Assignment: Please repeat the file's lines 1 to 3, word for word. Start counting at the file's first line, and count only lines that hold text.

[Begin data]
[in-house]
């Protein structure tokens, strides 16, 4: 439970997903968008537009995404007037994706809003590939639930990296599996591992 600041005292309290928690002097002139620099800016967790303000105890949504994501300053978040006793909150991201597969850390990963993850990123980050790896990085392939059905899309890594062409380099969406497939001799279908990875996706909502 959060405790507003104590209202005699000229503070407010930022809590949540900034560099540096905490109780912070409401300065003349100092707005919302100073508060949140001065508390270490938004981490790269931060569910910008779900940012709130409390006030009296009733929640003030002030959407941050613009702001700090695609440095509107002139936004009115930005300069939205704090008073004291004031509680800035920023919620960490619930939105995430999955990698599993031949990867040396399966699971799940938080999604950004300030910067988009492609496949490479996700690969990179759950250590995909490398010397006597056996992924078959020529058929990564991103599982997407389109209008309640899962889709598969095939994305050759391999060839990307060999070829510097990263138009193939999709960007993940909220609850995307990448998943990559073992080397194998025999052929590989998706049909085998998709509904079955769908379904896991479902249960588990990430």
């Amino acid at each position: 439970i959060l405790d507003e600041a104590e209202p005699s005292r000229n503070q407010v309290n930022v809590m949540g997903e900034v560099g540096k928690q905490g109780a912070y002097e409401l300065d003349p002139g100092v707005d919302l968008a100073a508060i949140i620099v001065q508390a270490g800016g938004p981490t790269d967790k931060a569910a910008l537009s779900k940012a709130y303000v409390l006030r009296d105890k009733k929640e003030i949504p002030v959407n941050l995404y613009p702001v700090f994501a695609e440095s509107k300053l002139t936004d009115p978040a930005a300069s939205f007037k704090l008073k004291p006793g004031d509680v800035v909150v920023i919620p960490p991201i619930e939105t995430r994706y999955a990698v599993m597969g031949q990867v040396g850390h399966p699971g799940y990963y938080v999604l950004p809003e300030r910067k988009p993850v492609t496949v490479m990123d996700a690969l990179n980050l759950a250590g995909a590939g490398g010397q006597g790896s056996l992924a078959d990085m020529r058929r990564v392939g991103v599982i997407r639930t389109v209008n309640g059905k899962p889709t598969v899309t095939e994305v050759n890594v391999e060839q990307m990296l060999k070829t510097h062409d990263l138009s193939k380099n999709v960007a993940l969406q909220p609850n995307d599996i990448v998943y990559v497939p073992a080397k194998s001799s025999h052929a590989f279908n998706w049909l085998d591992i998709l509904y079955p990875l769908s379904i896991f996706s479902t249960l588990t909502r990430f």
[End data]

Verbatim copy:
[in-house]
């Protein structure tokens, strides 16, 4: 439970997903968008537009995404007037994706809003590939639930990296599996591992 600041005292309290928690002097002139620099800016967790303000105890949504994501300053978040006793909150991201597969850390990963993850990123980050790896990085392939059905899309890594062409380099969406497939001799279908990875996706909502 959060405790507003104590209202005699000229503070407010930022809590949540900034560099540096905490109780912070409401300065003349100092707005919302100073508060949140001065508390270490938004981490790269931060569910910008779900940012709130409390006030009296009733929640003030002030959407941050613009702001700090695609440095509107002139936004009115930005300069939205704090008073004291004031509680800035920023919620960490619930939105995430999955990698599993031949990867040396399966699971799940938080999604950004300030910067988009492609496949490479996700690969990179759950250590995909490398010397006597056996992924078959020529058929990564991103599982997407389109209008309640899962889709598969095939994305050759391999060839990307060999070829510097990263138009193939999709960007993940909220609850995307990448998943990559073992080397194998025999052929590989998706049909085998998709509904079955769908379904896991479902249960588990990430």
């Amino acid at each position: 439970i959060l405790d507003e600041a104590e209202p005699s005292r000229n503070q407010v309290n930022v809590m949540g997903e900034v560099g540096k928690q905490g109780a912070y002097e409401l300065d003349p002139g100092v707005d919302l968008a100073a508060i949140i620099v001065q508390a270490g800016g938004p981490t790269d967790k931060a569910a910008l537009s779900k940012a709130y303000v409390l006030r009296d105890k009733k929640e003030i949504p002030v959407n941050l995404y613009p702001v700090f994501a695609e440095s509107k300053l002139t936004d009115p978040a930005a300069s939205f007037k704090l008073k004291p006793g004031d509680v800035v909150v920023i919620p960490p991201i619930e939105t995430r994706y999955a990698v599993m597969g031949q990867v040396g850390h399966p699971g799940y990963y938080v999604l950004p809003e300030r910067k988009p993850v492609t496949v490479m990123d996700a690969l990179n980050l759950a250590g995909a590939g490398g010397q006597g790896s056996l992924a078959d990085m020529r058929r990564v392939g991103v599982i997407r639930t389109v209008n309640g059905k899962p889709t598969v899309t095939e994305v050759n890594v391999e060839q990307m990296l060999k070829t510097h062409d990263l138009s193939k380099n999709v960007a993940l969406q909220p609850n995307d599996i990448v998943y990559v497939p073992a080397k194998s001799s025999h052929a590989f279908n998706w049909l085998d591992i998709l509904y079955p990875l769908s379904i896991f996706s479902t249960l588990t909502r990430f």